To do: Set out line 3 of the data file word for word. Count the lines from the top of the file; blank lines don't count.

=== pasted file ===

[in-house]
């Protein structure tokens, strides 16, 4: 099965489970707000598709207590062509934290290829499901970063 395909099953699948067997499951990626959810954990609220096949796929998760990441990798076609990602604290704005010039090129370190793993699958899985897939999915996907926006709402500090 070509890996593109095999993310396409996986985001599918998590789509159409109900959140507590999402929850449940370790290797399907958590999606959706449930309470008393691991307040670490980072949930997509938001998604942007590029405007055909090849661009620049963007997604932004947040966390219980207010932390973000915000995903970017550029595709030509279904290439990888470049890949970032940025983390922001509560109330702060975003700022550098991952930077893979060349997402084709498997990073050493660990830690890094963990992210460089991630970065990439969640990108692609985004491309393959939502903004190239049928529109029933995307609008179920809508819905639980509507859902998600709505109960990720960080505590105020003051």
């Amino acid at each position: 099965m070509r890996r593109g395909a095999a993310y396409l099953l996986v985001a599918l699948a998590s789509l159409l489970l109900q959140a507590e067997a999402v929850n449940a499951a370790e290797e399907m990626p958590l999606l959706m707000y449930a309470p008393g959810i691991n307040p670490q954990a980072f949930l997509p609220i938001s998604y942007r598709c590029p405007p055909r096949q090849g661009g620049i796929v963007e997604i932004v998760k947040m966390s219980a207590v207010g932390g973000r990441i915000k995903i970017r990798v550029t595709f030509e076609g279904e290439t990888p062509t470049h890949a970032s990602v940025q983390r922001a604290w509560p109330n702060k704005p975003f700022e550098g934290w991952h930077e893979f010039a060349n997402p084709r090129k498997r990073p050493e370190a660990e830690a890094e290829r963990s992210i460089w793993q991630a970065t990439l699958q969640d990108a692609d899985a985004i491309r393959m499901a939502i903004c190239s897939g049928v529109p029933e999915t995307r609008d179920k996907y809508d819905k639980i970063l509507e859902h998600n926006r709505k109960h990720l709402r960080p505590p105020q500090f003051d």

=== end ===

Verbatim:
């Amino acid at each position: 099965m070509r890996r593109g395909a095999a993310y396409l099953l996986v985001a599918l699948a998590s789509l159409l489970l109900q959140a507590e067997a999402v929850n449940a499951a370790e290797e399907m990626p958590l999606l959706m707000y449930a309470p008393g959810i691991n307040p670490q954990a980072f949930l997509p609220i938001s998604y942007r598709c590029p405007p055909r096949q090849g661009g620049i796929v963007e997604i932004v998760k947040m966390s219980a207590v207010g932390g973000r990441i915000k995903i970017r990798v550029t595709f030509e076609g279904e290439t990888p062509t470049h890949a970032s990602v940025q983390r922001a604290w509560p109330n702060k704005p975003f700022e550098g934290w991952h930077e893979f010039a060349n997402p084709r090129k498997r990073p050493e370190a660990e830690a890094e290829r963990s992210i460089w793993q991630a970065t990439l699958q969640d990108a692609d899985a985004i491309r393959m499901a939502i903004c190239s897939g049928v529109p029933e999915t995307r609008d179920k996907y809508d819905k639980i970063l509507e859902h998600n926006r709505k109960h990720l709402r960080p505590p105020q500090f003051d």